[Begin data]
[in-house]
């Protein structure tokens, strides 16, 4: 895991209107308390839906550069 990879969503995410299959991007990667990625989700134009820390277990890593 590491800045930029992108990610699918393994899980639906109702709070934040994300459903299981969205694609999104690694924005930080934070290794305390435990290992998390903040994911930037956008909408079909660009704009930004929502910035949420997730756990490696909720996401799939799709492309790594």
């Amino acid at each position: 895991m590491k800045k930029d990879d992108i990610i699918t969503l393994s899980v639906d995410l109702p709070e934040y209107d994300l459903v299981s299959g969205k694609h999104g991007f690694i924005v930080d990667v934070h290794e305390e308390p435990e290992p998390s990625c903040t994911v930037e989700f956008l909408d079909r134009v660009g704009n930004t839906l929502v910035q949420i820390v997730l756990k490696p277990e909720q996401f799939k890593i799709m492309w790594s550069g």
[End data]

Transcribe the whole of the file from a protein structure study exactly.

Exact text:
[in-house]
């Protein structure tokens, strides 16, 4: 895991209107308390839906550069 990879969503995410299959991007990667990625989700134009820390277990890593 590491800045930029992108990610699918393994899980639906109702709070934040994300459903299981969205694609999104690694924005930080934070290794305390435990290992998390903040994911930037956008909408079909660009704009930004929502910035949420997730756990490696909720996401799939799709492309790594």
């Amino acid at each position: 895991m590491k800045k930029d990879d992108i990610i699918t969503l393994s899980v639906d995410l109702p709070e934040y209107d994300l459903v299981s299959g969205k694609h999104g991007f690694i924005v930080d990667v934070h290794e305390e308390p435990e290992p998390s990625c903040t994911v930037e989700f956008l909408d079909r134009v660009g704009n930004t839906l929502v910035q949420i820390v997730l756990k490696p277990e909720q996401f799939k890593i799709m492309w790594s550069g």